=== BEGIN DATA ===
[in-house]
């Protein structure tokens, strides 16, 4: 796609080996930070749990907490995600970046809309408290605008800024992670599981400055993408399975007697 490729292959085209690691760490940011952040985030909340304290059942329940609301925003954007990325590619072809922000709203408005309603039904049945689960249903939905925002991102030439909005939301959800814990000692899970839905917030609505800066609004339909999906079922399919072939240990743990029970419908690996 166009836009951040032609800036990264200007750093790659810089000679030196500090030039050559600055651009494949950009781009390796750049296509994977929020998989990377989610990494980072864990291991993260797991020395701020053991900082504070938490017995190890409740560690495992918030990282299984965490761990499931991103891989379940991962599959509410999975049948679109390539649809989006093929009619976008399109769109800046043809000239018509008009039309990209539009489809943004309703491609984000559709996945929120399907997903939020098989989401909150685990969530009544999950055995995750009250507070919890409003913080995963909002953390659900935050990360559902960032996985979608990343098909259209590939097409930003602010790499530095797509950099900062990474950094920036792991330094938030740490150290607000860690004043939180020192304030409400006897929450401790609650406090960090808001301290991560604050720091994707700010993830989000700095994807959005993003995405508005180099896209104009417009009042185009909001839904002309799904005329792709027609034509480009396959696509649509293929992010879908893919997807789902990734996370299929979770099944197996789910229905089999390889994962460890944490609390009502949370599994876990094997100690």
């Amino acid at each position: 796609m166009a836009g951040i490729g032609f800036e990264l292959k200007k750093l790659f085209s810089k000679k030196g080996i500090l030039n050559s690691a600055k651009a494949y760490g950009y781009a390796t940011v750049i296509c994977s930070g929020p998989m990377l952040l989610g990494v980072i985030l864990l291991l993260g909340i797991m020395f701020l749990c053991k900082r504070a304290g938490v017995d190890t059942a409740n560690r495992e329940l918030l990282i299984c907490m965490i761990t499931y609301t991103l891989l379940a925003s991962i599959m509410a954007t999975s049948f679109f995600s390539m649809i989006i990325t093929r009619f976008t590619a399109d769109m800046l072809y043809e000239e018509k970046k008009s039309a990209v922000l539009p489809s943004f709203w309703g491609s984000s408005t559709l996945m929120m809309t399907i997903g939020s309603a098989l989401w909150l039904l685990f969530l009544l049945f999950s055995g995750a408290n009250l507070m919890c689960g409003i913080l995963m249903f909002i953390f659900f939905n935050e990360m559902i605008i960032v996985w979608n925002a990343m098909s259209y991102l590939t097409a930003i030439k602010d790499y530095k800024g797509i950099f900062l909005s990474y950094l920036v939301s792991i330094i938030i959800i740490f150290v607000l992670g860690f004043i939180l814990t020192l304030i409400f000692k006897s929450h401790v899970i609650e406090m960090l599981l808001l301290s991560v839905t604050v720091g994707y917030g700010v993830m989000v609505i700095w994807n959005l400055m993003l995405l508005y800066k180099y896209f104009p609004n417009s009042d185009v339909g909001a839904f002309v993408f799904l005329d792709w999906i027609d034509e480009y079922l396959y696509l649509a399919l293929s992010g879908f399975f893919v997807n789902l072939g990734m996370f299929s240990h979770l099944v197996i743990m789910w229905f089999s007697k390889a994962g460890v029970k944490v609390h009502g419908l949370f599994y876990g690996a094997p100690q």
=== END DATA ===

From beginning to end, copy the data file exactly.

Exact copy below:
[in-house]
């Protein structure tokens, strides 16, 4: 796609080996930070749990907490995600970046809309408290605008800024992670599981400055993408399975007697 490729292959085209690691760490940011952040985030909340304290059942329940609301925003954007990325590619072809922000709203408005309603039904049945689960249903939905925002991102030439909005939301959800814990000692899970839905917030609505800066609004339909999906079922399919072939240990743990029970419908690996 166009836009951040032609800036990264200007750093790659810089000679030196500090030039050559600055651009494949950009781009390796750049296509994977929020998989990377989610990494980072864990291991993260797991020395701020053991900082504070938490017995190890409740560690495992918030990282299984965490761990499931991103891989379940991962599959509410999975049948679109390539649809989006093929009619976008399109769109800046043809000239018509008009039309990209539009489809943004309703491609984000559709996945929120399907997903939020098989989401909150685990969530009544999950055995995750009250507070919890409003913080995963909002953390659900935050990360559902960032996985979608990343098909259209590939097409930003602010790499530095797509950099900062990474950094920036792991330094938030740490150290607000860690004043939180020192304030409400006897929450401790609650406090960090808001301290991560604050720091994707700010993830989000700095994807959005993003995405508005180099896209104009417009009042185009909001839904002309799904005329792709027609034509480009396959696509649509293929992010879908893919997807789902990734996370299929979770099944197996789910229905089999390889994962460890944490609390009502949370599994876990094997100690």
């Amino acid at each position: 796609m166009a836009g951040i490729g032609f800036e990264l292959k200007k750093l790659f085209s810089k000679k030196g080996i500090l030039n050559s690691a600055k651009a494949y760490g950009y781009a390796t940011v750049i296509c994977s930070g929020p998989m990377l952040l989610g990494v980072i985030l864990l291991l993260g909340i797991m020395f701020l749990c053991k900082r504070a304290g938490v017995d190890t059942a409740n560690r495992e329940l918030l990282i299984c907490m965490i761990t499931y609301t991103l891989l379940a925003s991962i599959m509410a954007t999975s049948f679109f995600s390539m649809i989006i990325t093929r009619f976008t590619a399109d769109m800046l072809y043809e000239e018509k970046k008009s039309a990209v922000l539009p489809s943004f709203w309703g491609s984000s408005t559709l996945m929120m809309t399907i997903g939020s309603a098989l989401w909150l039904l685990f969530l009544l049945f999950s055995g995750a408290n009250l507070m919890c689960g409003i913080l995963m249903f909002i953390f659900f939905n935050e990360m559902i605008i960032v996985w979608n925002a990343m098909s259209y991102l590939t097409a930003i030439k602010d790499y530095k800024g797509i950099f900062l909005s990474y950094l920036v939301s792991i330094i938030i959800i740490f150290v607000l992670g860690f004043i939180l814990t020192l304030i409400f000692k006897s929450h401790v899970i609650e406090m960090l599981l808001l301290s991560v839905t604050v720091g994707y917030g700010v993830m989000v609505i700095w994807n959005l400055m993003l995405l508005y800066k180099y896209f104009p609004n417009s009042d185009v339909g909001a839904f002309v993408f799904l005329d792709w999906i027609d034509e480009y079922l396959y696509l649509a399919l293929s992010g879908f399975f893919v997807n789902l072939g990734m996370f299929s240990h979770l099944v197996i743990m789910w229905f089999s007697k390889a994962g460890v029970k944490v609390h009502g419908l949370f599994y876990g690996a094997p100690q």